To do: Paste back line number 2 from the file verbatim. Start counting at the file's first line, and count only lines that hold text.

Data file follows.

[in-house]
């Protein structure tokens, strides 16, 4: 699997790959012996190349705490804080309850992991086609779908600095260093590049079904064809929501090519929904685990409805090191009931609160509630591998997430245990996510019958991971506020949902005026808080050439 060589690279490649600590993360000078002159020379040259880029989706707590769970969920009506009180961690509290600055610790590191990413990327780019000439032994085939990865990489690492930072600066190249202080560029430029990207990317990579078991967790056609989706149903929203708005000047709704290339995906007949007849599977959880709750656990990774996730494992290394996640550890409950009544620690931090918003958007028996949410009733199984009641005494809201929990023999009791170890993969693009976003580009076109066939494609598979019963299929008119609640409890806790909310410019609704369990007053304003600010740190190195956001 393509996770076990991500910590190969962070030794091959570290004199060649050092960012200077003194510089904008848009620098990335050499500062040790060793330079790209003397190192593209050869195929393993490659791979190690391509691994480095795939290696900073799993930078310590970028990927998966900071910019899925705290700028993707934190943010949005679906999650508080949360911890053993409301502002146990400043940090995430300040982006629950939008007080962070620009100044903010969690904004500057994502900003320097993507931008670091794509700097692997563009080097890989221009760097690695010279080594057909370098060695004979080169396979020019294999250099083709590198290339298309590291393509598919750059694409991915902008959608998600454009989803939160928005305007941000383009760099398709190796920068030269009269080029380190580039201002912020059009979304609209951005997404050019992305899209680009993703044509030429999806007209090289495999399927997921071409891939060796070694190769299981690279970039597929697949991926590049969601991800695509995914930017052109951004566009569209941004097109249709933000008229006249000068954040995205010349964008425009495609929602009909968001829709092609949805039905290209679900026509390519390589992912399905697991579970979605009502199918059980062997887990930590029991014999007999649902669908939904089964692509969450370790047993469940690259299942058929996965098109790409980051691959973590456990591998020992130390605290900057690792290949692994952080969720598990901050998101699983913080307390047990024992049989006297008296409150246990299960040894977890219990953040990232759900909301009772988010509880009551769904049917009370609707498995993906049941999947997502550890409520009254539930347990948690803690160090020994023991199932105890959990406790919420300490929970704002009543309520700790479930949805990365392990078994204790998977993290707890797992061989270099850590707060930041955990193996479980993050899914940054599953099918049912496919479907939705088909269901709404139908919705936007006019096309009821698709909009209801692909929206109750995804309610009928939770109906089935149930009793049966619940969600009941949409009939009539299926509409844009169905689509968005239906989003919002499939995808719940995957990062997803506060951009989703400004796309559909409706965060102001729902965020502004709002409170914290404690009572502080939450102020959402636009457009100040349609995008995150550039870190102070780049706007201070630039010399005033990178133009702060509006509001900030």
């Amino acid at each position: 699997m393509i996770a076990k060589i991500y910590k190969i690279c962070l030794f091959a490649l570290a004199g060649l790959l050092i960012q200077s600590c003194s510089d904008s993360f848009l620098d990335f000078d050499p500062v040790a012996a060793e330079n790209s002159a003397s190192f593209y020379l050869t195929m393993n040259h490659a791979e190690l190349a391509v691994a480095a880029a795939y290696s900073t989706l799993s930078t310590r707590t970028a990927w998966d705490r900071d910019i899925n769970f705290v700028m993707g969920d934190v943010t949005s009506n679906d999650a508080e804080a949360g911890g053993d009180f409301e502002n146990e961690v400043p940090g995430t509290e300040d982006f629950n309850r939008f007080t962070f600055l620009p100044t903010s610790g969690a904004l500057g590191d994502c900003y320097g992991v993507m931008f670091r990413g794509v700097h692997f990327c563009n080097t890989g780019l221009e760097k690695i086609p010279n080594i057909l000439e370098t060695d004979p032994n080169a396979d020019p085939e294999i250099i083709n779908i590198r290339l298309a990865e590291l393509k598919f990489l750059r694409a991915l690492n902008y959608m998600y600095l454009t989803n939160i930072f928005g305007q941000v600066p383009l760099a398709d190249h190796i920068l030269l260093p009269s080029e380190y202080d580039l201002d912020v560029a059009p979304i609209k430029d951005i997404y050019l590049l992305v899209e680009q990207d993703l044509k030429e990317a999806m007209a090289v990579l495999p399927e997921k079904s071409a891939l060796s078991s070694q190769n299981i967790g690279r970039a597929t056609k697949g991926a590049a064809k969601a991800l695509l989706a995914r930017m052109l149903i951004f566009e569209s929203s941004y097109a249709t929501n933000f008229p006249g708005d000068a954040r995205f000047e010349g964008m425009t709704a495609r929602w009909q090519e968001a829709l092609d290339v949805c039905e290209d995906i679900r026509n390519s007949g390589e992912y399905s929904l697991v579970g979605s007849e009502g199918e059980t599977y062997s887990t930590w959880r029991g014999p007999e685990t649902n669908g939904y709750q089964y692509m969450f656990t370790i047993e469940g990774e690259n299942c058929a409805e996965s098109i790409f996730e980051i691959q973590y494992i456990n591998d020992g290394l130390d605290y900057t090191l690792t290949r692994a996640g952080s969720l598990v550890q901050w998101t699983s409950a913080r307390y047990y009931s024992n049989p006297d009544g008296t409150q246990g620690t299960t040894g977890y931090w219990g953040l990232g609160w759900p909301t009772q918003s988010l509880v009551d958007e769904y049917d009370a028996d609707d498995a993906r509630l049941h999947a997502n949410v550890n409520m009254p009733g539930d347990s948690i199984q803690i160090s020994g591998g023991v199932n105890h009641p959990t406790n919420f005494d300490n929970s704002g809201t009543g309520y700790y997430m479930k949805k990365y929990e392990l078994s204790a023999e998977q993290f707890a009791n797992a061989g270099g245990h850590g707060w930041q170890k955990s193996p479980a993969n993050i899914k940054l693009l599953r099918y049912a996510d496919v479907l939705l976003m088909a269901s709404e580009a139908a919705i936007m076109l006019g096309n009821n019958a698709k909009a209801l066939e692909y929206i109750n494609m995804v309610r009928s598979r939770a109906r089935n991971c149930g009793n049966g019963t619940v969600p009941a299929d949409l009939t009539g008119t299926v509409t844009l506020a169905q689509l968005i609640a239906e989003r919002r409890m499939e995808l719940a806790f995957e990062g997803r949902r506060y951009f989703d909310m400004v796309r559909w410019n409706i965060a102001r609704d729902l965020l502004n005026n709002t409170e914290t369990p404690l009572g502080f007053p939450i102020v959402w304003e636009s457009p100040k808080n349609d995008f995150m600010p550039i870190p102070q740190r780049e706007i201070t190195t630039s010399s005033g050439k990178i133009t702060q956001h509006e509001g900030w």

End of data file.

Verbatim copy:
């Protein structure tokens, strides 16, 4: 699997790959012996190349705490804080309850992991086609779908600095260093590049079904064809929501090519929904685990409805090191009931609160509630591998997430245990996510019958991971506020949902005026808080050439 060589690279490649600590993360000078002159020379040259880029989706707590769970969920009506009180961690509290600055610790590191990413990327780019000439032994085939990865990489690492930072600066190249202080560029430029990207990317990579078991967790056609989706149903929203708005000047709704290339995906007949007849599977959880709750656990990774996730494992290394996640550890409950009544620690931090918003958007028996949410009733199984009641005494809201929990023999009791170890993969693009976003580009076109066939494609598979019963299929008119609640409890806790909310410019609704369990007053304003600010740190190195956001 393509996770076990991500910590190969962070030794091959570290004199060649050092960012200077003194510089904008848009620098990335050499500062040790060793330079790209003397190192593209050869195929393993490659791979190690391509691994480095795939290696900073799993930078310590970028990927998966900071910019899925705290700028993707934190943010949005679906999650508080949360911890053993409301502002146990400043940090995430300040982006629950939008007080962070620009100044903010969690904004500057994502900003320097993507931008670091794509700097692997563009080097890989221009760097690695010279080594057909370098060695004979080169396979020019294999250099083709590198290339298309590291393509598919750059694409991915902008959608998600454009989803939160928005305007941000383009760099398709190796920068030269009269080029380190580039201002912020059009979304609209951005997404050019992305899209680009993703044509030429999806007209090289495999399927997921071409891939060796070694190769299981690279970039597929697949991926590049969601991800695509995914930017052109951004566009569209941004097109249709933000008229006249000068954040995205010349964008425009495609929602009909968001829709092609949805039905290209679900026509390519390589992912399905697991579970979605009502199918059980062997887990930590029991014999007999649902669908939904089964692509969450370790047993469940690259299942058929996965098109790409980051691959973590456990591998020992130390605290900057690792290949692994952080969720598990901050998101699983913080307390047990024992049989006297008296409150246990299960040894977890219990953040990232759900909301009772988010509880009551769904049917009370609707498995993906049941999947997502550890409520009254539930347990948690803690160090020994023991199932105890959990406790919420300490929970704002009543309520700790479930949805990365392990078994204790998977993290707890797992061989270099850590707060930041955990193996479980993050899914940054599953099918049912496919479907939705088909269901709404139908919705936007006019096309009821698709909009209801692909929206109750995804309610009928939770109906089935149930009793049966619940969600009941949409009939009539299926509409844009169905689509968005239906989003919002499939995808719940995957990062997803506060951009989703400004796309559909409706965060102001729902965020502004709002409170914290404690009572502080939450102020959402636009457009100040349609995008995150550039870190102070780049706007201070630039010399005033990178133009702060509006509001900030």